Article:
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Systolic Blood Pressure and Risk of Type 2 Diabetes: A Mendelian Randomization Study.

by Epstein, Stephen E.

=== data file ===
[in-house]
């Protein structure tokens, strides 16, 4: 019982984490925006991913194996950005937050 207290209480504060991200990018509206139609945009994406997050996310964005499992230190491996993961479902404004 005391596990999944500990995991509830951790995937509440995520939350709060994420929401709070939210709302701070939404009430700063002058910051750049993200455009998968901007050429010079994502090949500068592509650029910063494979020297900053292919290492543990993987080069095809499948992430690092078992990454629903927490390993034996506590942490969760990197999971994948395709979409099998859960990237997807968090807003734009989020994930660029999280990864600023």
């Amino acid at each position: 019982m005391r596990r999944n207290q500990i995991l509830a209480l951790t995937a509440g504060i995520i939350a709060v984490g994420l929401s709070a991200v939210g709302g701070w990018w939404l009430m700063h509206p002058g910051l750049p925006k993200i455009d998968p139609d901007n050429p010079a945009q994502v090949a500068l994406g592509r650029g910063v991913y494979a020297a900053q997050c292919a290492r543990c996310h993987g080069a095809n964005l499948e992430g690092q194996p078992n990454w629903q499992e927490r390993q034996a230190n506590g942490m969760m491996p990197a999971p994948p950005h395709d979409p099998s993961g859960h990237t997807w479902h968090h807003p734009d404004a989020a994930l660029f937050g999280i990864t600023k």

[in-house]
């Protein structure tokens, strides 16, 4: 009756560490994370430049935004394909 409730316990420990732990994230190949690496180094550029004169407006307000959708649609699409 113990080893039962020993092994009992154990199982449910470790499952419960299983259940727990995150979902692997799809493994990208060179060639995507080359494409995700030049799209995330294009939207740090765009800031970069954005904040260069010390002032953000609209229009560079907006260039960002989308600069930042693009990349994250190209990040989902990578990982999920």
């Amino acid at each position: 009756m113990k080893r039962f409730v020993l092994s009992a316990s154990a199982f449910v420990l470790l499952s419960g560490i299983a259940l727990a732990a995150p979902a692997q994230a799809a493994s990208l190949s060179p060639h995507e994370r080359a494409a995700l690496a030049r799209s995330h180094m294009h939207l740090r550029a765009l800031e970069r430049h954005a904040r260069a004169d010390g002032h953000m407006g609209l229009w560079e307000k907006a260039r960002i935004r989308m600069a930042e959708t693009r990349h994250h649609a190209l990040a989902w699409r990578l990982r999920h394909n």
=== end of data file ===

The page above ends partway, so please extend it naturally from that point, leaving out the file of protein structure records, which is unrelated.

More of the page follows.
Citation: Diabetes. 66(2):543-550, 2017 Feb.Journal: Diabetes.Published: 2017ISSN: 0012-1797.Full author list: Aikens RC; Zhao W; Saleheen D; Reilly MP; Epstein SE; Tikkanen E; Salomaa V; Voight BF.UI/PMID: 27702834.Subject(s): *Blood Pressure/ge [Genetics] | Case-Control Studies | Causality | Diabetes Mellitus, Type 2/ep [Epidemiology] | *Diabetes Mellitus, Type 2/ge [Genetics] | European Continental Ancestry Group | Genetic Variation | Humans | Mendelian Randomization Analysis | Odds Ratio | Polymorphism, Single Nucleotide | Regression Analysis | Risk Factors | SystoleInstitution(s): MedStar Health Research InstituteActivity type: Journal Article.Medline article type(s): Journal ArticleDigital Object Identifier: (Click here) Abbreviated citation: Diabetes. 66(2):543-550, 2017 Feb.Local Holdings: Available online from MWHC library: 1995 - present (after 3 months), Available in print through MWHC library: 1999 - 2006.Abstract: Observational studies have shown that elevated systolic blood pressure (SBP) is associated with future onset of type 2 diabetes, but whether this association is causal is not known. We applied the Mendelian randomization framework to evaluate the causal hypothesis that elevated SBP increases risk for type 2 diabetes. We used 28 genetic variants associated with SBP and evaluated their impact on type 2 diabetes using a European-centric meta-analysis comprising 37,293 case and 125,686 control subjects. We found that elevation of SBP levels by 1 mmHg due to our genetic score was associated with a 2% increase in risk of type 2 diabetes (odds ratio 1.02, 95% CI 1.01-1.03, P = 9.05 x 10<sup>-5</sup>). To limit confounding, we constructed a second score based on 13 variants exclusively associated with SBP and found a similar increase in type 2 diabetes risk per 1 mmHg of genetic elevation in SBP (odds ratio 1.02, 95% CI 1.01-1.03, P = 1.48 x 10<sup>-3</sup>). Sensitivity analyses using multiple, alternative causal inference measures and simulation studies demonstrated consistent association, suggesting robustness of our primary observation. In line with previous reports from observational studies, we found that genetically elevated SBP was associated with increased risk for type 2 diabetes. Further work will be required to elucidate the biological mechanism and translational implications.Abstract: Copyright � 2017 by the American Diabetes Association.

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